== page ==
With his socks always worn high, occasional eye black on his face and a uniform consistently with a shade of brown integrated on it, Tyler Bortnick embodies what Biscuits manager Billy Gardner refers to as a "blue-collar type player."
Coming into the 2012 season, the scrappy Biscuits second baseman didn't just look the part. For High-A Charlotte, Bortnick batted .306, had a .428 on-base percentage, scored 96 runs and stole 43 bases.
Bortnick, a Florida State League All-Star last year, was a fixture atop the Charlotte lineup, as he batted second, behind shortstop Hak-Ju Lee.
With both players promoted to his roster this season, Gardner had every intention to feature the double-play partners the same way in his lineup. Bortnick intended on batting in that spot for a while, too.
"I was planning on hitting in the two-hole the whole season," Bortnick says. "But sometimes a manager makes a decision and you just got to make the most of it and do the best you can in the situation you are in."
For the first 35 games of the season, Bortnick batted second and had a .202 batting average.
On May 11, outfielder Ty Morrison was promoted from Charlotte to Montgomery. A top of the lineup type hitter, Morrison batted .281 and stole 11 bases for the Stone Crabs.
"The Morrison kid is another speedy guy and he had success and we wanted to see what he could do," Biscuits hitting instructor Ozzie Timmons says.
That night Gardner replaced Bortnick with Morrison in the two-hole of his lineup card. Bortnick was moved to fifth and has hit in that spot or later since.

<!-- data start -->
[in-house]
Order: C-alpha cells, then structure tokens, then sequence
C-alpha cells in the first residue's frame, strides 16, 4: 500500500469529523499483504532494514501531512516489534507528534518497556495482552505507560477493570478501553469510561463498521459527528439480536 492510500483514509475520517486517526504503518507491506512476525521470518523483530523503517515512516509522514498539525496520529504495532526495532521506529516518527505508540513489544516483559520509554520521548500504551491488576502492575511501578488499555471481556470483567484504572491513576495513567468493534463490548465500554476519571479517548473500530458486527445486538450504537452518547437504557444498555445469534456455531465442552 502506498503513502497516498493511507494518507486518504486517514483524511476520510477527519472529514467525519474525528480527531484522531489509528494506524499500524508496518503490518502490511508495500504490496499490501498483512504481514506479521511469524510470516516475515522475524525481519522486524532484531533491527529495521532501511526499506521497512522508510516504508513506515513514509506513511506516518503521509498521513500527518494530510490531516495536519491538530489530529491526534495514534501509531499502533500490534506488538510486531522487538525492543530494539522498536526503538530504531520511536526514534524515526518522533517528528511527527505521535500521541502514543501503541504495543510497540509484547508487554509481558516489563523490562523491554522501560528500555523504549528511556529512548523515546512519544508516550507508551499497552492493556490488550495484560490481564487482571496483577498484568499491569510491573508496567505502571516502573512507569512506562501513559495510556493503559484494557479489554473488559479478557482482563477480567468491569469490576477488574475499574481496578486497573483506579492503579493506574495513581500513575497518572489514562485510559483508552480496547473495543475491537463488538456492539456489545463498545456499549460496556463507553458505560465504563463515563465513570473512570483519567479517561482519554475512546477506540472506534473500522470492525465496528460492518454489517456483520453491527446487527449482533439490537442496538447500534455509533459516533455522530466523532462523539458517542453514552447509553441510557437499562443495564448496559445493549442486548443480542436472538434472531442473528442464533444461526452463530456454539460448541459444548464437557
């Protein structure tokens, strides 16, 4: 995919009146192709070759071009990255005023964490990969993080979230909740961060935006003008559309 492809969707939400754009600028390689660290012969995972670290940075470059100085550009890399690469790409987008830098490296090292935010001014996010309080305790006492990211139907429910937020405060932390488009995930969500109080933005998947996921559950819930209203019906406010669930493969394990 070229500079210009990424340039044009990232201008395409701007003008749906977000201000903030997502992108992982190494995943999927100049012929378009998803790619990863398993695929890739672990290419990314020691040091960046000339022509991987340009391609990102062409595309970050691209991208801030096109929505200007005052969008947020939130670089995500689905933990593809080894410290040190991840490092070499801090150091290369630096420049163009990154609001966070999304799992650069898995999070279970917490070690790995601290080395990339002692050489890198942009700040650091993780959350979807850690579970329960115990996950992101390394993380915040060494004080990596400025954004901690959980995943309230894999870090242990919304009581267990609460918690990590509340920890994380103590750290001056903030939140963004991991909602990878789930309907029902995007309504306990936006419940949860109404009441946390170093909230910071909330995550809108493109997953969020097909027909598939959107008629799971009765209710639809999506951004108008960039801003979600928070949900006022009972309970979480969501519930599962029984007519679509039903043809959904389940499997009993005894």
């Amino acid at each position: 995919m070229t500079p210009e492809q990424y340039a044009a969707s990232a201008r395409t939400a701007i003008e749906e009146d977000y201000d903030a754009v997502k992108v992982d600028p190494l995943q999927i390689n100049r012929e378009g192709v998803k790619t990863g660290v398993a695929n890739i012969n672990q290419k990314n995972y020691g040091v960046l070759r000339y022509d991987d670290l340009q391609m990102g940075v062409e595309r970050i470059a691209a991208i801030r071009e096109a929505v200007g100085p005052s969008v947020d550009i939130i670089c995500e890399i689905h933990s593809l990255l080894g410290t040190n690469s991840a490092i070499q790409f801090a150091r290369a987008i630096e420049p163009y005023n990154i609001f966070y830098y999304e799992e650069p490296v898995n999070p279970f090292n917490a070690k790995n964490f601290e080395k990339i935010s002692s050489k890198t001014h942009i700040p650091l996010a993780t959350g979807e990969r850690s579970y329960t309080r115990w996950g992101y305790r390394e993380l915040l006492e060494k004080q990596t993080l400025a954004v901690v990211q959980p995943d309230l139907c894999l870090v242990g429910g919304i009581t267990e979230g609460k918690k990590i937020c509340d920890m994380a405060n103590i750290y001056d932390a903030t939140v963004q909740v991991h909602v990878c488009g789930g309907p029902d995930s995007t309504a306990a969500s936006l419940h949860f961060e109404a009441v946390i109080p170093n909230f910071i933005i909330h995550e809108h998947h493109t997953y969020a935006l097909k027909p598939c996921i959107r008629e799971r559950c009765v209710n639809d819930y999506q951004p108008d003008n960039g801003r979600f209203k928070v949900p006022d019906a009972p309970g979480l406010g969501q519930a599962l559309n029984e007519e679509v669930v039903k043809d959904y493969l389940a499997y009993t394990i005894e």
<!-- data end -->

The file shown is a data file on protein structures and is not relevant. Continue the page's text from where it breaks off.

"It worked for me my whole life but this year I just wasn't seeing the ball as well," Bortnick says. "I've been a two-hitter my whole life. I do like to hit with guys on base though."
The altered lineup, according to Bortnick, told him that he needed to drive in some runs.
He has responded with a .333 batting average, three home runs and 17 RBI since being moved down in the order.
"I'm leading the team in RBI  so I guess I'm a run producer," Bortnick says. "But I still see myself as someone who can get on base and cause havoc on the bases."
The Ohio-native has maintained a high on-base percentage, .347, and has stolen five bases to add to his total of 15 on the season while batting lower in the order.
"I'm the same guy I used to be," he says.
The run production, according to Timmons, has more to do with the situations the 24- year-old hitter now finds himself in as opposed to being a table-setter.
"It takes a little pressure off him and it gives him a chance to relax," Timmons says. "He doesn't have to take pitches for Lee to steal a base and now he can be a lot more aggressive."
Bortnick, who batted .179 in April, attributed some of his early struggles to the adjustment of playing in Double-A for the first time.
"It's the closest to the big leagues that I've faced," he says. "This is the best for sure. It takes a little to get used to. Seeing pitchers a second time around definitely helps."
While Bortnick has raised his average to .253 in 25 games since he was dropped, the Biscuits (31-29) have gone 15-10.
Despite the initial struggles of Morrison — he has .233 batting average and a .295 on- base percentage in his first 103 at-bats with the Biscuits — and Bortnick's resurgence, the coaching staff is content with leaving the lineup as is, at least for now.
"I wouldn't change it," Timmons says. "He's driving in runs, which is what we need. But will he be a prototypical two-hitter in the big leagues? Who knows. Will he be batting fifth or sixth? Probably not."
Will Sammon is the Montgomery Biscuits beat writer for Rays Digest. You can follow him on Twitter at @WillSammon.
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